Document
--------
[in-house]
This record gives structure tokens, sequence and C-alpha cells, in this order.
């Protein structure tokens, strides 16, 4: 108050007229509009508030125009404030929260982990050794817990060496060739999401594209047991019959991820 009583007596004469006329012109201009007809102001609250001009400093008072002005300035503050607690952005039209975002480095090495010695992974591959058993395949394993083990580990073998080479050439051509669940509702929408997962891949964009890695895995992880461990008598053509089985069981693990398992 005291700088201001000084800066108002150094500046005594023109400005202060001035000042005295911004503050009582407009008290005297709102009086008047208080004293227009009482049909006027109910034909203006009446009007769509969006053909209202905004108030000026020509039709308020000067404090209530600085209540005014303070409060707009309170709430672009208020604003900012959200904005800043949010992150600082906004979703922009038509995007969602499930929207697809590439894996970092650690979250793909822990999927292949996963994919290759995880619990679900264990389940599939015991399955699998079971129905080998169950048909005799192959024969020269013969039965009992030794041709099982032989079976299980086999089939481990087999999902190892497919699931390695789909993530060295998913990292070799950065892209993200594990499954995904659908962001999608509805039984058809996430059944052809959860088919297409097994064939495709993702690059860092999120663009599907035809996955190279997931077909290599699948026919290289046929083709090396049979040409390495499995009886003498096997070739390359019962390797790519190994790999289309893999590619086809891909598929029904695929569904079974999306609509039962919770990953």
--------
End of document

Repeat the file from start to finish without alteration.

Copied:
[in-house]
This record gives structure tokens, sequence and C-alpha cells, in this order.
């Protein structure tokens, strides 16, 4: 108050007229509009508030125009404030929260982990050794817990060496060739999401594209047991019959991820 009583007596004469006329012109201009007809102001609250001009400093008072002005300035503050607690952005039209975002480095090495010695992974591959058993395949394993083990580990073998080479050439051509669940509702929408997962891949964009890695895995992880461990008598053509089985069981693990398992 005291700088201001000084800066108002150094500046005594023109400005202060001035000042005295911004503050009582407009008290005297709102009086008047208080004293227009009482049909006027109910034909203006009446009007769509969006053909209202905004108030000026020509039709308020000067404090209530600085209540005014303070409060707009309170709430672009208020604003900012959200904005800043949010992150600082906004979703922009038509995007969602499930929207697809590439894996970092650690979250793909822990999927292949996963994919290759995880619990679900264990389940599939015991399955699998079971129905080998169950048909005799192959024969020269013969039965009992030794041709099982032989079976299980086999089939481990087999999902190892497919699931390695789909993530060295998913990292070799950065892209993200594990499954995904659908962001999608509805039984058809996430059944052809959860088919297409097994064939495709993702690059860092999120663009599907035809996955190279997931077909290599699948026919290289046929083709090396049979040409390495499995009886003498096997070739390359019962390797790519190994790999289309893999590619086809891909598929029904695929569904079974999306609509039962919770990953």